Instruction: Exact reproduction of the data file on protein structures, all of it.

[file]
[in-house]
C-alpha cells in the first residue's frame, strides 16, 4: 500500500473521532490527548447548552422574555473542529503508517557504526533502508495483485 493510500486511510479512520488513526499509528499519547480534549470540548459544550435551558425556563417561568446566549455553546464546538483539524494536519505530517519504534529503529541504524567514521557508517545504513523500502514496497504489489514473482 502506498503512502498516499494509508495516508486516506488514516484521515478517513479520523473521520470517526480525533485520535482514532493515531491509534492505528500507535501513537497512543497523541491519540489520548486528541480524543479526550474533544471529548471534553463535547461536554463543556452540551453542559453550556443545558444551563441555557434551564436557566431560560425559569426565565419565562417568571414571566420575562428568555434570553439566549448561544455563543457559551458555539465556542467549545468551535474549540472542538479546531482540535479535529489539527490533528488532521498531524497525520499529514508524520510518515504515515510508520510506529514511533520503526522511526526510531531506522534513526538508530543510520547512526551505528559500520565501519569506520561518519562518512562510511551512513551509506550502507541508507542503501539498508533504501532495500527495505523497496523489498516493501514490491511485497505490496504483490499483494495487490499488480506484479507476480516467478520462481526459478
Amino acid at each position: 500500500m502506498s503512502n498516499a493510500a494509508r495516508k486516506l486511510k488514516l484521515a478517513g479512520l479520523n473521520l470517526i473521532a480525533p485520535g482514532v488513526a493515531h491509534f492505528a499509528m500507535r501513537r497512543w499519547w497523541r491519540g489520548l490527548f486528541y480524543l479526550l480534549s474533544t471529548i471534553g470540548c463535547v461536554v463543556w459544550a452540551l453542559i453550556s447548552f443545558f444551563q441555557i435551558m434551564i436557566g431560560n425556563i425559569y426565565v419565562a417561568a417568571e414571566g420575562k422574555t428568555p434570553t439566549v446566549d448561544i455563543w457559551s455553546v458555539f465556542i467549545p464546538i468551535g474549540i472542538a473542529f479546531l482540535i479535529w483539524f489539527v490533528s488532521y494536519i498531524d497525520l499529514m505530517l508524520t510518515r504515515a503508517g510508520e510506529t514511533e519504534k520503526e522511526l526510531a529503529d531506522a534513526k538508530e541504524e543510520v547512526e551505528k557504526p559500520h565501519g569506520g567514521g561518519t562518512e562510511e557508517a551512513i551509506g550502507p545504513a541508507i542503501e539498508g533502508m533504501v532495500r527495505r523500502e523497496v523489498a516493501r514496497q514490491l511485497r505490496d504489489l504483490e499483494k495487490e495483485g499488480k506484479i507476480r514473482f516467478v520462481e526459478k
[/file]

[in-house]
C-alpha cells in the first residue's frame, strides 16, 4: 500500500473521532490527548447548552422574555473542529503508517557504526533502508495483485 493510500486511510479512520488513526499509528499519547480534549470540548459544550435551558425556563417561568446566549455553546464546538483539524494536519505530517519504534529503529541504524567514521557508517545504513523500502514496497504489489514473482 502506498503512502498516499494509508495516508486516506488514516484521515478517513479520523473521520470517526480525533485520535482514532493515531491509534492505528500507535501513537497512543497523541491519540489520548486528541480524543479526550474533544471529548471534553463535547461536554463543556452540551453542559453550556443545558444551563441555557434551564436557566431560560425559569426565565419565562417568571414571566420575562428568555434570553439566549448561544455563543457559551458555539465556542467549545468551535474549540472542538479546531482540535479535529489539527490533528488532521498531524497525520499529514508524520510518515504515515510508520510506529514511533520503526522511526526510531531506522534513526538508530543510520547512526551505528559500520565501519569506520561518519562518512562510511551512513551509506550502507541508507542503501539498508533504501532495500527495505523497496523489498516493501514490491511485497505490496504483490499483494495487490499488480506484479507476480516467478520462481526459478
Amino acid at each position: 500500500m502506498s503512502n498516499a493510500a494509508r495516508k486516506l486511510k488514516l484521515a478517513g479512520l479520523n473521520l470517526i473521532a480525533p485520535g482514532v488513526a493515531h491509534f492505528a499509528m500507535r501513537r497512543w499519547w497523541r491519540g489520548l490527548f486528541y480524543l479526550l480534549s474533544t471529548i471534553g470540548c463535547v461536554v463543556w459544550a452540551l453542559i453550556s447548552f443545558f444551563q441555557i435551558m434551564i436557566g431560560n425556563i425559569y426565565v419565562a417561568a417568571e414571566g420575562k422574555t428568555p434570553t439566549v446566549d448561544i455563543w457559551s455553546v458555539f465556542i467549545p464546538i468551535g474549540i472542538a473542529f479546531l482540535i479535529w483539524f489539527v490533528s488532521y494536519i498531524d497525520l499529514m505530517l508524520t510518515r504515515a503508517g510508520e510506529t514511533e519504534k520503526e522511526l526510531a529503529d531506522a534513526k538508530e541504524e543510520v547512526e551505528k557504526p559500520h565501519g569506520g567514521g561518519t562518512e562510511e557508517a551512513i551509506g550502507p545504513a541508507i542503501e539498508g533502508m533504501v532495500r527495505r523500502e523497496v523489498a516493501r514496497q514490491l511485497r505490496d504489489l504483490e499483494k495487490e495483485g499488480k506484479i507476480r514473482f516467478v520462481e526459478k